Ape Uprising!

Slough Feg

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Ape Uprising! Review

by Eduardo Rivadavia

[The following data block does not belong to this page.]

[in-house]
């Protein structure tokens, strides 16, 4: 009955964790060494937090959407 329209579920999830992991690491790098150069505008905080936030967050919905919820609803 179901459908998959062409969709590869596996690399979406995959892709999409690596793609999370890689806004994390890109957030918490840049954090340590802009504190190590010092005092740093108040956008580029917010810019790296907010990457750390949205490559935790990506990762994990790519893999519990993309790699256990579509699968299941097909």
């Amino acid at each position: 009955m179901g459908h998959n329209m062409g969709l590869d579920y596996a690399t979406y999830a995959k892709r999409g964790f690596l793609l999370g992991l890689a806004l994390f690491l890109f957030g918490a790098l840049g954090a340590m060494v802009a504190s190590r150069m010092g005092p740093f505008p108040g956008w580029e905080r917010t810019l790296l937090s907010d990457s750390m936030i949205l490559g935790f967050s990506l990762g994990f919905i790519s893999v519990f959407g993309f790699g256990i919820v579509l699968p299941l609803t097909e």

2009's Ape Uprising! is Slough Feg's third album since dropping the first half of their moniker (they were formerly known as the Lord Weird Slough Feg); their second since leader Mike Scalzi's creative divorce from longtime sparring partner, guitarist John Cobbett (who departed to focus on his own pet project, Hammers of Misfortune); and the first to see their new lineup really firing on all cylinders. Not that 2005's philosophical back-to-basics, Atavism, nor 2007's sci-fi inspired Hardworlder were remotely wasted efforts, mind you; both were just focused on technical displays of musicianship and interconnected song snippets, more so than the substantial, fully realized songwriting to be found on Ape Uprising! And so, true to its title, "The Hunchback of Notre Doom" finds Slough Feg perfectly at home in unusually deliberate mode before roaring into more archetypal galloping tempos for tracks like "Overborne" and the almost Ted Nugent-like "Shakedown at the Six." Another highlight, "Simian Manifesto," is so reminiscent of Teutonic heavy prog from the early '70s (think Lucifer's Friend, Blackwater Park, Night Sun, etc.) that the imagination actually conjures up phantom organ sounds that aren't really there, as a matter of instinct. Similarly retro (even by Slough Feg standards), the acoustic guitar infused "White Cousin" sounds somewhat displaced, at first, until its Celtic-flavored dual lead harmonies gradually increase familiarity -- especially for fans old enough to remember the Lord Weird days. Having raved about all of this, though, one must admit that the ten-minute tile track does feel decidedly bloated by comparison; and the closing, ‘80s flavored heavy rock summer anthem "Nasty Hero" seems like an ill-advised joke until a thrash-fueled finale and some spine-tingling guitar work have a chance to prove its mettle. Speaking of guitar work, the fluid chops of second lead six-stringer Angelo Tringali mesh telepathically with Scalzi's throughout the album (hear them simply wail on "Ape Outro" and the aforementioned "Nasty Hero"), finally helping fans forget the departed Cobbett. Indeed, since the newfangled Slough Feg are clearly not going anywhere, having evidently regained Scalzi's full commitment, Ape Uprising! gives off every indication of signaling the a new golden era of groundbreaking revisionist metal for the group.

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